King George VI School principal clarifies action
PRINCIPAL of state-owned King George Sixth School Samuel Fangata has admitted he slapped students who were disrespectful and deliberately broke school rules.
But he denied swearing at them.
Mr Fangata was at the centre of social media discussions in the past days after it was revealed he slapped some of his students.
But the principal said he did what he did after the students reacted and showed total disrespect to him.
Form six students the Solomon Star spoke to this week claimed one incident that occurred last month, was unbelievable and surprising.
“He (principal) walked straight into our room, kicked open the door and slapped every one of us who were in the room at that time,” one of the students said.
“He was doing that without saying a word.
“He squeezed the neck of one of our colleagues and pushed him against the wall.
“The principal also put his hand under the jaw of another student and lifted him up,” the student claimed.
He said they wanted Mr Fangata removed from King George Sixth School.
But Mr Fangata, while admitting the incident late last month, said the students exaggerated the story.
He said the truth was that two form six students were consuming kwaso (home brew) in their room with their friends who were outsiders, and were playing loud music.
“This was around 3am and they were causing great disturbances to the school.
“To make it worse, they brought in two outsiders who were students of Betikama Adventist College.
“When I entered their room, they reacted towards me and that’s when I lost my temper and slapped them,” Mr Fangata explained.
He said the behaviour of these students concerned were beyond what any teacher would expect of his or her students.
“Consumption of alcohol in school dormitories is against our rules.
“These students displayed gross negligence and blatantly broke the school rules.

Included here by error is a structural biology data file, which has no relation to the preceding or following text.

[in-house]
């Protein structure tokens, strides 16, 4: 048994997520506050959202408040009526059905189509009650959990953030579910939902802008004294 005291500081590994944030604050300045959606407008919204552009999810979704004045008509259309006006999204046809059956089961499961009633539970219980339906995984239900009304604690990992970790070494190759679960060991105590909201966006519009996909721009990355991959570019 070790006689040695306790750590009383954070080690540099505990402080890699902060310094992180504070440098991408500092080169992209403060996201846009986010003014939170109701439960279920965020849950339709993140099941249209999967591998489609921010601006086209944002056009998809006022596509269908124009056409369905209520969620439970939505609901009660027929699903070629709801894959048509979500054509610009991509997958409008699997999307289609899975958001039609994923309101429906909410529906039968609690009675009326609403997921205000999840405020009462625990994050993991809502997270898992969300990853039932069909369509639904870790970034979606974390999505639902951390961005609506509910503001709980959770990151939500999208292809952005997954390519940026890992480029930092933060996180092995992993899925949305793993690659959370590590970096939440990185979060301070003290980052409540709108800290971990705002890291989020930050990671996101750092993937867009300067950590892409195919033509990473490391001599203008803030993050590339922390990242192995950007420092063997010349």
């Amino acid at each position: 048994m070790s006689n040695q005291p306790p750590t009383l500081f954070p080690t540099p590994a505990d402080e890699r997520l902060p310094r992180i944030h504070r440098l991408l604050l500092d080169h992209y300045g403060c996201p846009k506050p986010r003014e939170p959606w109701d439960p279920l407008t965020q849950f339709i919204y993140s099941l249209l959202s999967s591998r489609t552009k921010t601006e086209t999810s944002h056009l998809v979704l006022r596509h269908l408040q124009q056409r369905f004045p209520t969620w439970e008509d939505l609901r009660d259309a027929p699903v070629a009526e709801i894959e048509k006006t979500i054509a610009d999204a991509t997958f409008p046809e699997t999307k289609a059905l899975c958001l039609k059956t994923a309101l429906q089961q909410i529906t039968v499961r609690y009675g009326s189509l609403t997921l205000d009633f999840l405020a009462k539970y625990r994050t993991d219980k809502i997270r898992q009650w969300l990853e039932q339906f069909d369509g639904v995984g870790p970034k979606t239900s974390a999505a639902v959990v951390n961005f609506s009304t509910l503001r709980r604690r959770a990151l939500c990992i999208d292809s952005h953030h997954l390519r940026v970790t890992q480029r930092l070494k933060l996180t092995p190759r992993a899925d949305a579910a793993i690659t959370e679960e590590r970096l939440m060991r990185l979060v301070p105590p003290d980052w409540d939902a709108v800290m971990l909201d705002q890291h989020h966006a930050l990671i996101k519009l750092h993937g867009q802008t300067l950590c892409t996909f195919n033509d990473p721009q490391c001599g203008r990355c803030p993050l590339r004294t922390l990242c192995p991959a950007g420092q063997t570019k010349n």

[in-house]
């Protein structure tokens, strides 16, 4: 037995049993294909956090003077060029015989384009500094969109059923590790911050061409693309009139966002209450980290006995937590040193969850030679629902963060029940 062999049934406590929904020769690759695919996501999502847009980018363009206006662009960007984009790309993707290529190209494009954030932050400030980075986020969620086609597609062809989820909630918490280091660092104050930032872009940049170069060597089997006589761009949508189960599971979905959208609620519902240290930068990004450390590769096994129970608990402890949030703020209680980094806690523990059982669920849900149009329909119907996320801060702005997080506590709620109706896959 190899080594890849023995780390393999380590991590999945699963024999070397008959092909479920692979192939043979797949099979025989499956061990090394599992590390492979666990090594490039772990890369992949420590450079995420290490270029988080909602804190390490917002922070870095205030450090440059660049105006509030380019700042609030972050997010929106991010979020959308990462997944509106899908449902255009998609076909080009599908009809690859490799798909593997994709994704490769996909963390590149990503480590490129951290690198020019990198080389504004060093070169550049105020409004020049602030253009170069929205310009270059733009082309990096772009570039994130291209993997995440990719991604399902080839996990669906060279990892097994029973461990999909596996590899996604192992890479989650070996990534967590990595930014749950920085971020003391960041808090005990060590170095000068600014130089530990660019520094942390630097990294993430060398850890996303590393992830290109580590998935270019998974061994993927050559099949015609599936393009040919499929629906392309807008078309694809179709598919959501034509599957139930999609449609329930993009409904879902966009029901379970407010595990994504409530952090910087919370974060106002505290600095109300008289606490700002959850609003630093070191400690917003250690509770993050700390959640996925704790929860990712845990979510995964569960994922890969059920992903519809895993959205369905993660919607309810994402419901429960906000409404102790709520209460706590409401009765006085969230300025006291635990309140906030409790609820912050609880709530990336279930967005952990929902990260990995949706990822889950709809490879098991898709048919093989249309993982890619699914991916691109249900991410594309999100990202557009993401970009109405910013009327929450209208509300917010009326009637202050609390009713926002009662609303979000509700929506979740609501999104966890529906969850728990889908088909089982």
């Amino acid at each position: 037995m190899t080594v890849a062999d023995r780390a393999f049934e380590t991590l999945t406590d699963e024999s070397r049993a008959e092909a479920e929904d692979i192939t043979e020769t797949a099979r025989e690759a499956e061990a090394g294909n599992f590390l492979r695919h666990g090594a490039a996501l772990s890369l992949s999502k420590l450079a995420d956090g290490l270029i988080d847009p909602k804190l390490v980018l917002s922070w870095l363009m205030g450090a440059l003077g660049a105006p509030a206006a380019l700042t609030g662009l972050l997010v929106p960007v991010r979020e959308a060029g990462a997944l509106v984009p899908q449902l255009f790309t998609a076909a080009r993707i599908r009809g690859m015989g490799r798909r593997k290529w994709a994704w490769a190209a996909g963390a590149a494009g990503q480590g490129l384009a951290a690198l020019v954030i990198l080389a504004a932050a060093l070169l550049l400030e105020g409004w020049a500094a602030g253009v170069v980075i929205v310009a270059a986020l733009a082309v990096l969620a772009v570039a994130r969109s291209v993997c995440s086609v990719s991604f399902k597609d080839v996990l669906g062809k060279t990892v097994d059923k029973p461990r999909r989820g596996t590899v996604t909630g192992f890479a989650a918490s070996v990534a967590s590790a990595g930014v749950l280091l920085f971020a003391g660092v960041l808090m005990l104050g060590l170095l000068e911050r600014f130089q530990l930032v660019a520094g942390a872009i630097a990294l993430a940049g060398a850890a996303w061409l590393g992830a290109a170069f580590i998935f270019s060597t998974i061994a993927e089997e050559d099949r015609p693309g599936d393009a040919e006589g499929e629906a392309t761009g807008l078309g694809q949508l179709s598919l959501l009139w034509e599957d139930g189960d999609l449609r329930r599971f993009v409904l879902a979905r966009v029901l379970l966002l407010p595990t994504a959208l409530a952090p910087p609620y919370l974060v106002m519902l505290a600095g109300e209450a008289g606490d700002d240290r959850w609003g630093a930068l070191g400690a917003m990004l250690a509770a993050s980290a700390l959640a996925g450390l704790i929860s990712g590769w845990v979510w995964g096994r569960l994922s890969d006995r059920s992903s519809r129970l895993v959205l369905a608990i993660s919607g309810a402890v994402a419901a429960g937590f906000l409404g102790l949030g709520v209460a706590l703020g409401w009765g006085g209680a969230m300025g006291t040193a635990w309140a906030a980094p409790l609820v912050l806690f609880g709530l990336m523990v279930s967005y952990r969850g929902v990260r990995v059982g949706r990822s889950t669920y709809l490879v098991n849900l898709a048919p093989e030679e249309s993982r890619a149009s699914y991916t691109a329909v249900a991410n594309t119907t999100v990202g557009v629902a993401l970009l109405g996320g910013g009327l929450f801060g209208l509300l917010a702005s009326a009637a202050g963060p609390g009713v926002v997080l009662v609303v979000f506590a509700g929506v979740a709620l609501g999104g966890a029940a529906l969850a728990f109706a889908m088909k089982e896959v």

“As head of this school, I have a duty to uphold the school rules in order to protect the integrity and status of the school.
“Discipline at King George Sixth had spiraled down in recent years so I am trying my best to restore it.”
Mr Fangata said the majority of students are good and behaved well.
“It’s just a few who are causing these problems.
“I have a duty to restore discipline at the school and guide students to become better citizens of our country.”
On accusations he switched off lights while students were studying at night in their classroom, Mr Fangata said he took that action because it was already late at night.
“Students are only allowed to study in classrooms till 10.30pm.
“After that, they have to retire to their dorms.
“On this occasion, when I came around to check on the classrooms after 10.30pm, I noticed these students were still in there.
“I told them to leave because it was already late.
“But instead of obeying what I told them, some of them reacted and talked back at me.
“I responded by switching off the lights and slapped the students concerned,” he said.
However, Mr Fangata said he had already reconciled with the students he slapped during this incident and that the matter was now water under the bridge.
He assured parents that he was not the kind of person as had been portrayed in some of the social media postings.
“Parents should not be worried because I am trying my best to train your children to become good citizens.
“I can only call for your cooperation and understanding,” Mr Fangata said.
By STEPHEN DIISANGO